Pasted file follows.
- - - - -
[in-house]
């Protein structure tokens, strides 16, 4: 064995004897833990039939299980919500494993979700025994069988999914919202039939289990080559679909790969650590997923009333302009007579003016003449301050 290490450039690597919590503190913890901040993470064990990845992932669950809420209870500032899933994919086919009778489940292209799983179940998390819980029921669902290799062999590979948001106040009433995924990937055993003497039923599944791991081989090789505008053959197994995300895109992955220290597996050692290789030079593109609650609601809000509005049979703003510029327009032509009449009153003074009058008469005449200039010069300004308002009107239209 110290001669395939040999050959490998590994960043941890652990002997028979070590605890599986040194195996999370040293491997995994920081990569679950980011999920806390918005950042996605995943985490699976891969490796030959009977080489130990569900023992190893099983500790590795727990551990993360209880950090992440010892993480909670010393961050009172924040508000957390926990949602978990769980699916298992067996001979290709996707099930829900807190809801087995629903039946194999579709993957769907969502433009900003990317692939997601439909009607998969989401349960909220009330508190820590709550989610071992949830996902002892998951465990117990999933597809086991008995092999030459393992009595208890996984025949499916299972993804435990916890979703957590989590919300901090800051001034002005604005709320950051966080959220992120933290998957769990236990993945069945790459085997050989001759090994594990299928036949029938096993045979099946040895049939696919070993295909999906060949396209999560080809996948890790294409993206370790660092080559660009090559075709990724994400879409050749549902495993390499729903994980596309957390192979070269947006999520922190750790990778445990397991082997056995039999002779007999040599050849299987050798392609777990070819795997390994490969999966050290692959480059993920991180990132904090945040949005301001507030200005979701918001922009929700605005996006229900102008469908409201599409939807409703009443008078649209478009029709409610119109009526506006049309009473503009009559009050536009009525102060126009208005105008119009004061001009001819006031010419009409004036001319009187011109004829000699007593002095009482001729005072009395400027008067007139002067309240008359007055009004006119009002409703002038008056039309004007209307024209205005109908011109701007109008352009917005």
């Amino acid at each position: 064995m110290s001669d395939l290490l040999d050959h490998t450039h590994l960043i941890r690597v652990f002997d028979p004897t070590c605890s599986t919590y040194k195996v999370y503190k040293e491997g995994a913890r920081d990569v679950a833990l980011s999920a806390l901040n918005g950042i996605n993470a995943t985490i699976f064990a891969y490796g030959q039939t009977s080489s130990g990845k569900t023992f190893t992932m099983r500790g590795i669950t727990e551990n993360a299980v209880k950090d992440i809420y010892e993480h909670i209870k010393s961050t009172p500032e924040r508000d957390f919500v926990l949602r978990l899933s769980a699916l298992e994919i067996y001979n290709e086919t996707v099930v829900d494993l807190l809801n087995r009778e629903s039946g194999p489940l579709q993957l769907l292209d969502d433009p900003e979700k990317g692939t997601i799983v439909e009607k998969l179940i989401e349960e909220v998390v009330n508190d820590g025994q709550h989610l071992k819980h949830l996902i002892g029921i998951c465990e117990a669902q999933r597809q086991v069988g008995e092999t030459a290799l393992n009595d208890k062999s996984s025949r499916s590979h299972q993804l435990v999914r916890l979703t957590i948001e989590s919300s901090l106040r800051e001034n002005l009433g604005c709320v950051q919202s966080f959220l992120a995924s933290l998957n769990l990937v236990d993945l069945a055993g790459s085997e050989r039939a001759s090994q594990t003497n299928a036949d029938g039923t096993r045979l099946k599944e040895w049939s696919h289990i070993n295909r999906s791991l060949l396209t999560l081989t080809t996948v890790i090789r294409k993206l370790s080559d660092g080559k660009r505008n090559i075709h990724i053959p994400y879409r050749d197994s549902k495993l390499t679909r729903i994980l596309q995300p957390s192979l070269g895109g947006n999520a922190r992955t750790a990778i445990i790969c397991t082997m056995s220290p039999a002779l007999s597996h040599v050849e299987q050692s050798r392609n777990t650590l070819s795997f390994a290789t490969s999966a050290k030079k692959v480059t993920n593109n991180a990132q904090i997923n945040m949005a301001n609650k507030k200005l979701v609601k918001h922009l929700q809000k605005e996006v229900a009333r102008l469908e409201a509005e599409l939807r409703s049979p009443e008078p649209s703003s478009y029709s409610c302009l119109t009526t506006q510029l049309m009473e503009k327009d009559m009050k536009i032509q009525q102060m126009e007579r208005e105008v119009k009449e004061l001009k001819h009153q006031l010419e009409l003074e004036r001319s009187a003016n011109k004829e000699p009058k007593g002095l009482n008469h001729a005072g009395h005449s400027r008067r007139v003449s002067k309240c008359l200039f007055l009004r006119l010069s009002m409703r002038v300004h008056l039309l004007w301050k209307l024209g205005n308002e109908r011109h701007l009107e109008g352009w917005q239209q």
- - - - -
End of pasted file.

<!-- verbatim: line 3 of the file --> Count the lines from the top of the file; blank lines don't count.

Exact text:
């Amino acid at each position: 064995m110290s001669d395939l290490l040999d050959h490998t450039h590994l960043i941890r690597v652990f002997d028979p004897t070590c605890s599986t919590y040194k195996v999370y503190k040293e491997g995994a913890r920081d990569v679950a833990l980011s999920a806390l901040n918005g950042i996605n993470a995943t985490i699976f064990a891969y490796g030959q039939t009977s080489s130990g990845k569900t023992f190893t992932m099983r500790g590795i669950t727990e551990n993360a299980v209880k950090d992440i809420y010892e993480h909670i209870k010393s961050t009172p500032e924040r508000d957390f919500v926990l949602r978990l899933s769980a699916l298992e994919i067996y001979n290709e086919t996707v099930v829900d494993l807190l809801n087995r009778e629903s039946g194999p489940l579709q993957l769907l292209d969502d433009p900003e979700k990317g692939t997601i799983v439909e009607k998969l179940i989401e349960e909220v998390v009330n508190d820590g025994q709550h989610l071992k819980h949830l996902i002892g029921i998951c465990e117990a669902q999933r597809q086991v069988g008995e092999t030459a290799l393992n009595d208890k062999s996984s025949r499916s590979h299972q993804l435990v999914r916890l979703t957590i948001e989590s919300s901090l106040r800051e001034n002005l009433g604005c709320v950051q919202s966080f959220l992120a995924s933290l998957n769990l990937v236990d993945l069945a055993g790459s085997e050989r039939a001759s090994q594990t003497n299928a036949d029938g039923t096993r045979l099946k599944e040895w049939s696919h289990i070993n295909r999906s791991l060949l396209t999560l081989t080809t996948v890790i090789r294409k993206l370790s080559d660092g080559k660009r505008n090559i075709h990724i053959p994400y879409r050749d197994s549902k495993l390499t679909r729903i994980l596309q995300p957390s192979l070269g895109g947006n999520a922190r992955t750790a990778i445990i790969c397991t082997m056995s220290p039999a002779l007999s597996h040599v050849e299987q050692s050798r392609n777990t650590l070819s795997f390994a290789t490969s999966a050290k030079k692959v480059t993920n593109n991180a990132q904090i997923n945040m949005a301001n609650k507030k200005l979701v609601k918001h922009l929700q809000k605005e996006v229900a009333r102008l469908e409201a509005e599409l939807r409703s049979p009443e008078p649209s703003s478009y029709s409610c302009l119109t009526t506006q510029l049309m009473e503009k327009d009559m009050k536009i032509q009525q102060m126009e007579r208005e105008v119009k009449e004061l001009k001819h009153q006031l010419e009409l003074e004036r001319s009187a003016n011109k004829e000699p009058k007593g002095l009482n008469h001729a005072g009395h005449s400027r008067r007139v003449s002067k309240c008359l200039f007055l009004r006119l010069s009002m409703r002038v300004h008056l039309l004007w301050k209307l024209g205005n308002e109908r011109h701007l009107e109008g352009w917005q239209q």